Rowley reminds Guyana of TT debt write-off…which he strongly opposed back in 1996

Trinidad and Tobago Prime Minister Dr Keith Rowley (R) speaking at a joint press conference with Guyana's President David Granger (centre) and Minister of Foreign Affiars, Carl Greenidge, on September 19, 2018 in Georgetown, Guyana

Trinidad and Tobago Prime Minister Dr Keith Rowley told reporters in Guyana on Wednesday that the twin island republic has been a good friend to the South American country over the years even choosing to write off billions of dollars in debt owed by Guyana.

The Prime Minister was at the time addressing concerns raised in Guyana about a Memorandum of Understanding (MoU) on energy cooperation that the two countries signed on Wednesday in Georgetown. Sections of the Guyanese private sector had pointed out that any engagement with Trinidad that opens the way for businesses from that country to benefit from oil and gas opportunities in Guyana must be carefully considered, particularly in the absence of a local content framework.

Speaking at a joint press conference with Guyana’s President, David Granger and Foreign Affairs Minister, Carl Greenidge, Dr. Rowley sought to set the record straight. He said since the matter has been a subject of national and international discourse he would be ‘failing in his duty’ if he did not point out that “we in Trinidad and Tobago are proud to have the records show that as a small developing country, not being a member of the Paris Club, when Guyana sought relief at the Paris Club for debt forgiveness, we in Trinidad and Tobago wrote off billions of Trinidad and Tobago dollars of Guyana debt…”

He went on to point out that the twin island republic took this course of action in the face of international pressures but nevertheless does not hold it as a quid pro quo but as a signal that Trinidad is a friendly cooperating neighbour.

However, it was the same Dr. Rowley who in 1996 at the time the issue of the debt write-off was raised, said Guyana has “picked the pockets of Trinidad and Tobago.” He is quoted in a June 11, 1996 Inter Press Service News Agency report as saying that his party did not support the then government’s decision to write off a significant portion of Guyana’s debt and would like to see the money owed to Trinidad and Tobago repaid through assets such as forestry land, rice and gold mining interests which he said Guyana had in abundance.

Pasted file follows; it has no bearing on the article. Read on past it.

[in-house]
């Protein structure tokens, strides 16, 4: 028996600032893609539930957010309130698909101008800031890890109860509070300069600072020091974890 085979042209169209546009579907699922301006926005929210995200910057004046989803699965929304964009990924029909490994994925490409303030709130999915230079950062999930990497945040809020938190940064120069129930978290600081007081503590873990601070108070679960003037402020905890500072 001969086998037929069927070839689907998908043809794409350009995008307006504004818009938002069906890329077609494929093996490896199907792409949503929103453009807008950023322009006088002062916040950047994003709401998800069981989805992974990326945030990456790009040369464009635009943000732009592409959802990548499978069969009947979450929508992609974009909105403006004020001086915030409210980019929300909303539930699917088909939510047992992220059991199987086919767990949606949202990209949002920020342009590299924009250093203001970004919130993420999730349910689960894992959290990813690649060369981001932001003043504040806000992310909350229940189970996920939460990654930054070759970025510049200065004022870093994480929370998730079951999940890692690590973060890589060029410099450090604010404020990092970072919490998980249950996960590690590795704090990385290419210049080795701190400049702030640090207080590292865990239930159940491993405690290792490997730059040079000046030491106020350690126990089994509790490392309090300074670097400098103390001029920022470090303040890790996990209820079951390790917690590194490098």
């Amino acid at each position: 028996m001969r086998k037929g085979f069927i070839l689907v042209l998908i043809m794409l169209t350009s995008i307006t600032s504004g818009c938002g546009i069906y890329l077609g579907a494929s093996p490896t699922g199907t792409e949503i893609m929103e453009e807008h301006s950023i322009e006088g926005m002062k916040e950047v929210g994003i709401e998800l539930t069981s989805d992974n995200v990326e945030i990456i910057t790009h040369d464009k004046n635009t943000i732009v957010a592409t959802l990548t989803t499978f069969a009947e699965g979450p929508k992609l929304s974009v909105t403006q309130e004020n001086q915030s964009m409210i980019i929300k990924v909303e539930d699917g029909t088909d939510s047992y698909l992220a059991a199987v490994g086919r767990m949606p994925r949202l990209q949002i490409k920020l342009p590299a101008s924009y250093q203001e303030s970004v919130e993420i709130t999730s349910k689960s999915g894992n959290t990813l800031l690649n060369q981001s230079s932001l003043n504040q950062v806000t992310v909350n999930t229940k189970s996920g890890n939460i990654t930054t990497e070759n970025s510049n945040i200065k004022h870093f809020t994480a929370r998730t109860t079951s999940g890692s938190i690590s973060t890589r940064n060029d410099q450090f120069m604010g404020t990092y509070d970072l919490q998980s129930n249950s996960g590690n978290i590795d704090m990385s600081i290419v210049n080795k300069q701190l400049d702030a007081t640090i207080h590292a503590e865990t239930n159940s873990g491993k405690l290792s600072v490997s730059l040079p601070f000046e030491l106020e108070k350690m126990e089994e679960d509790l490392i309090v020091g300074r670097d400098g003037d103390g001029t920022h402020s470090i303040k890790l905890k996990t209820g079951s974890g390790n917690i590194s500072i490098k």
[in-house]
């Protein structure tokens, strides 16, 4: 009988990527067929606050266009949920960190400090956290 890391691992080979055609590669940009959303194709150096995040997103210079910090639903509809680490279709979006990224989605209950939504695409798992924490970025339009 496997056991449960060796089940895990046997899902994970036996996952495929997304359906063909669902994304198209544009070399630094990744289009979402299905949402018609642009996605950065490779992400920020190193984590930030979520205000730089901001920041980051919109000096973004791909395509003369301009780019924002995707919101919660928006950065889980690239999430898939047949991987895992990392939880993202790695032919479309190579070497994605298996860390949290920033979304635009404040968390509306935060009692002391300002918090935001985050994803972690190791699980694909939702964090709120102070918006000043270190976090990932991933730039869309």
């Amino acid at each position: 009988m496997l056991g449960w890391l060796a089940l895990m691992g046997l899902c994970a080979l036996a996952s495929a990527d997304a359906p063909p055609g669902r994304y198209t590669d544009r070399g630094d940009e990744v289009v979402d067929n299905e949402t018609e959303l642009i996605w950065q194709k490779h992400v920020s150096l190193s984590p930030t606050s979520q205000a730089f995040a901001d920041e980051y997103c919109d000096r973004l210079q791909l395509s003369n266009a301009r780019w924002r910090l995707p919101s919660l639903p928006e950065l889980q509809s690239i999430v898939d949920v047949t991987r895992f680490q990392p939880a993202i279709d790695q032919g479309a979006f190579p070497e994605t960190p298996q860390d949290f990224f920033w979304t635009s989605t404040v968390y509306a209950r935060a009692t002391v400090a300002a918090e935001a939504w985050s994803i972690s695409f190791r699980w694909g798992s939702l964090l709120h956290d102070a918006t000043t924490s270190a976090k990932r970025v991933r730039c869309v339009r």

Meanwhile, President Granger said that the fears expressed by the private sector over a Trinidad take over are unjustified and baseless. Rather, he said the private sector should be proud and pleased with the step that the two Governments have taken. “There is nothing in the MoU, which seeks to harm the interests of one State or the other. There is no sell out. There were some unjustified fears that Guyana is giving away the family jewels but that is not true. It is simply a means of collaborating. Trinidad is bringing years of experience not only in production but in marketing, in gas, in oil spills, in dealing with multinational corporations and the MoU is a means of benefiting from Trinidad and Tobago’s expertise and experience. So that fear of giving away is completely unjustified,” he stated at the press conference.

Private sector officials have said the creation of a framework that allows for local and foreign companies in the oil and gas industry to collaborate in a mutually beneficial manner is key to allaying such fears.

The local content debate has been raging since the first oil discovery in Guyana by ExxonMobil back in 2015. Since then the company has made 8 more discoveries amounting to more than 4 billion barrels of oil, placing Guyana as an upcoming major oil producer in the region.

The massive revenues and business opportunities that come with oil production have pushed the local business community into high gear with several companies moving to build capacity and upgrade their operations. Private sector officials contend that a local content development framework must allow for the transfer of knowledge and skills from foreign companies to their local counterparts so that Guyanese enterprise would eventually be able to play a leading role in the future decades-old industry. The absence of such a framework to date, coupled with the potential influx of foreign companies, have combined to provoke a high degree of anxiety and concern among the Guyanese private sector.


  1. This is quite true. Either the businessmen have not properly read their history, or they have forgotten their past, so they need reminders, before they forget their past and cannot identify when the same thing is repeated. Please do not forget to remember, that the millions of dollars which were borrowed, not one cent benefited the Guyanese. They became the laughing stock of the whole Caribbean.?

  2. Parroting talking points that suit ignorant views is a vicious cycle that does nothing other than reinforce said ignorance. Who is the crime capital of the Caribbean now and why (no laughing matter by the way), are good questions you should ask yourself. Who is seeking help now, is another more pertinent one? Furthermore you would do well to be reminded of that age old adage about he who laughs last. Hey, I guess it’s Guyana’s turn now. The only difference is that as a people we are way better than begrudging a helping hand to those who need one. You’re welcome.

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